But there's no such thing as international law!
August 29, 2008 7:49 PM   Subscribe

If you had to write a paper on something related to international law, what would it be?

I need a topic ideas for my student written piece for the law school journal I'm on. The journal itself is for international law, so the topic has to be international-y. I'm just drawing a blank for topics, and I have to submit a topic sheet by Monday. So, I turn to you for help, you cosmopolitan, current event-reading MeFites. What would you write your 60 page journal article on?

The topic suggestions can be anything international, current events or whatever. I just need something to get my wheels turning because I'm drawing a blank.

posted by ailouros08 to Law & Government (24 answers total) 7 users marked this as a favorite
Best answer: Immigration? You can talk about some of the failed bills (HR 4437) and why they failed (mass protests). What's going on today in immigration. You can also delve into some of your own solutions. But really, I'm just throwing things out here. This is coming from a U.S. perspective, though.
posted by saxamo at 7:58 PM on August 29, 2008

Best answer: Topical - at what point is a "nation" large enough to justify becoming a "state"?

Hypothetical - At what point in the Chunnel does the law change from the civil system to the common law system, and if a crime takes place at that exact place - does the accused have the choice of which system to use?
posted by birdsquared at 8:02 PM on August 29, 2008 [2 favorites]

Best answer: Arctic mineral rights. This will become a big deal as the icecap shrinks.
posted by kuujjuarapik at 8:03 PM on August 29, 2008

Best answer: Piracy - history of enforcement to today. You may find that other than religious jurisdiction over states, this was one of the first examples universal jurisdiction.
posted by Pants! at 8:04 PM on August 29, 2008

Best answer: United Nations Convention on the Law of the Sea
posted by mmf at 8:12 PM on August 29, 2008

Best answer: I'd be interested in the application of letters of marque and reprisal as effective means to police internet evildoers. There's lot's of bad guys out there operating outside of the reach of effective law enforcement. It's a similar problem to piracy, which led to letters of marque and privateering.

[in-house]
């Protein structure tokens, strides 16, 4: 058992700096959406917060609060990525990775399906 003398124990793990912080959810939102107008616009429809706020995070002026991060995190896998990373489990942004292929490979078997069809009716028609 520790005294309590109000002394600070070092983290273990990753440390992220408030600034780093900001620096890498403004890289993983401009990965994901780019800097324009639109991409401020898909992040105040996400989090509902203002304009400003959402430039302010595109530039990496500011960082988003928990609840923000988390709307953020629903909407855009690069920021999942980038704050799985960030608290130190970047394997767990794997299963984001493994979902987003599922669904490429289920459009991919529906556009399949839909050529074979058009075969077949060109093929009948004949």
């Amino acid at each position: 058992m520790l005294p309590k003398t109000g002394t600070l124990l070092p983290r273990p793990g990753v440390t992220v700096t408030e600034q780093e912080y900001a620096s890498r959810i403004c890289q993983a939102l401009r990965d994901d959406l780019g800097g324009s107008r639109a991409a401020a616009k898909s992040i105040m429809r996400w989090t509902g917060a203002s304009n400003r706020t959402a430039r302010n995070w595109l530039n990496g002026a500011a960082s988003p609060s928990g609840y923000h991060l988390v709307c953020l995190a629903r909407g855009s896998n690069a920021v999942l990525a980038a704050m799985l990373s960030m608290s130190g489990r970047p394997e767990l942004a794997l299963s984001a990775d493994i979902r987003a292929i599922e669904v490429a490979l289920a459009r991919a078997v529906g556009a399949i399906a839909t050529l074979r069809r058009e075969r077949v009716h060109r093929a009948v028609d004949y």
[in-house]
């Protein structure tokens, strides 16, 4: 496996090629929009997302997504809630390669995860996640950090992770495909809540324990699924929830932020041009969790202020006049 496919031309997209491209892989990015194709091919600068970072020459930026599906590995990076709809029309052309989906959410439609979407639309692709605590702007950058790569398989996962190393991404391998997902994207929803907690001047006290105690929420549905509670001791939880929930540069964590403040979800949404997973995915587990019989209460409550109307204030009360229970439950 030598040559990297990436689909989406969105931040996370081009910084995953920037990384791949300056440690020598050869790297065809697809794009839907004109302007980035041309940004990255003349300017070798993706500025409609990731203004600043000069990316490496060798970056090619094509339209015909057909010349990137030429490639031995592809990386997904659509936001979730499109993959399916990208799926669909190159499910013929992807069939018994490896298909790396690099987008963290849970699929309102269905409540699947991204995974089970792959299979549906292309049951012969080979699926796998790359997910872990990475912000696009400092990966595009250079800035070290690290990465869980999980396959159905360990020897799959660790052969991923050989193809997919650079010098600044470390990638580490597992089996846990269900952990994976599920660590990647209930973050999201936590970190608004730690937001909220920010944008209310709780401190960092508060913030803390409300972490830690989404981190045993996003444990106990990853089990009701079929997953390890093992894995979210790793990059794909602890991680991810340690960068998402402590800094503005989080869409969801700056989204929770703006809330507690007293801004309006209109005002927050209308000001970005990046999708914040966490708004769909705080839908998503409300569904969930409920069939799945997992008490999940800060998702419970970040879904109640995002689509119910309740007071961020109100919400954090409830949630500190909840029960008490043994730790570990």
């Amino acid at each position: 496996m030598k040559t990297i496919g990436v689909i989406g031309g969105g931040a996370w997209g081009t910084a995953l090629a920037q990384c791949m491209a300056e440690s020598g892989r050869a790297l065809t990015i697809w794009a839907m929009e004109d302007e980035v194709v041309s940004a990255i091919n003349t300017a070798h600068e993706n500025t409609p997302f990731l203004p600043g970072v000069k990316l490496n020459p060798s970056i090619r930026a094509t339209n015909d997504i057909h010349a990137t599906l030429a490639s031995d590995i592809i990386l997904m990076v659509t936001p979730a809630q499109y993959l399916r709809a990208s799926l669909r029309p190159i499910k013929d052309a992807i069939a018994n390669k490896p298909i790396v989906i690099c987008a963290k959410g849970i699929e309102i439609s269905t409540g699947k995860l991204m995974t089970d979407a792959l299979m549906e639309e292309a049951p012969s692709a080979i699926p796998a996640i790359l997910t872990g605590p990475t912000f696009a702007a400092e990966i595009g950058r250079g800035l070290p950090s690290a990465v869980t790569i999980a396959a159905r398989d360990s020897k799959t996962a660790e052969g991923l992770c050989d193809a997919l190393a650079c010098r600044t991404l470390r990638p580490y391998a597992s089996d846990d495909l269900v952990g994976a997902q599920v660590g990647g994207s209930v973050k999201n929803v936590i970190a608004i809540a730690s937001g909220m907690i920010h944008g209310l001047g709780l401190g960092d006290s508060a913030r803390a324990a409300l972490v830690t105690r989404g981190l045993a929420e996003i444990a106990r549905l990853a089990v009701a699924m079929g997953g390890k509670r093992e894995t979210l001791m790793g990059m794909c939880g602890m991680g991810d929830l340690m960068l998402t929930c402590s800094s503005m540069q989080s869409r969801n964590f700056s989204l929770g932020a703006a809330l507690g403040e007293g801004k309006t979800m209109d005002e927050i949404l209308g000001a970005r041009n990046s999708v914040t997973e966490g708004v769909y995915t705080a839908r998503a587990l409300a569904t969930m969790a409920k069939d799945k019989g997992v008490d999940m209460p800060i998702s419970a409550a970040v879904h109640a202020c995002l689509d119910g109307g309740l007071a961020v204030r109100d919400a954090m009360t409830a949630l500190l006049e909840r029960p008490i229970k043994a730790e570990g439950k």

posted by jenkinsEar at 8:15 PM on August 29, 2008

Best answer: Jurisdictional questions concerning the International Criminal Court?

Territorial rights related to satellites/orbit paths? Surely this has come up somewhere, and as demand for satellite services of one kind and another grows and it gets a little crowded up there surely it will eventually cause a problem. Or make a nice theoretical one to play with.
posted by dilettante at 8:23 PM on August 29, 2008

Best answer: What do you do with an illegal alien who has committed a crime in the United States, and there's no functioning government to hand him over to?

My buddy the ICE agent has to deal with this all the time. Let's say you have a Somali national who has overstayed his U.S. visa, and now he's been picked up for drunk driving. Normally, you'd deport this fellow. But deport him to where exactly? Who are you going to hand him over to?
posted by Cool Papa Bell at 8:33 PM on August 29, 2008 [1 favorite]

Best answer: The application of international law in domestic courts is a nice one for the UK, but I see you're in the US.

Attribution and state responsibility might be quite nice as a pair.

Human rights (could bring in torture)? Use of force?
posted by djgh at 8:43 PM on August 29, 2008

Best answer: Questions of self-determination and territorial integrity of existing states are extremely topical at the moment. Compare the situations in Kosovo and South Ossetia.
posted by grouse at 8:44 PM on August 29, 2008

Best answer: How did I miss that? grouse is on to a topical winner.
posted by djgh at 8:52 PM on August 29, 2008

Best answer: The Alien Tort Claims Act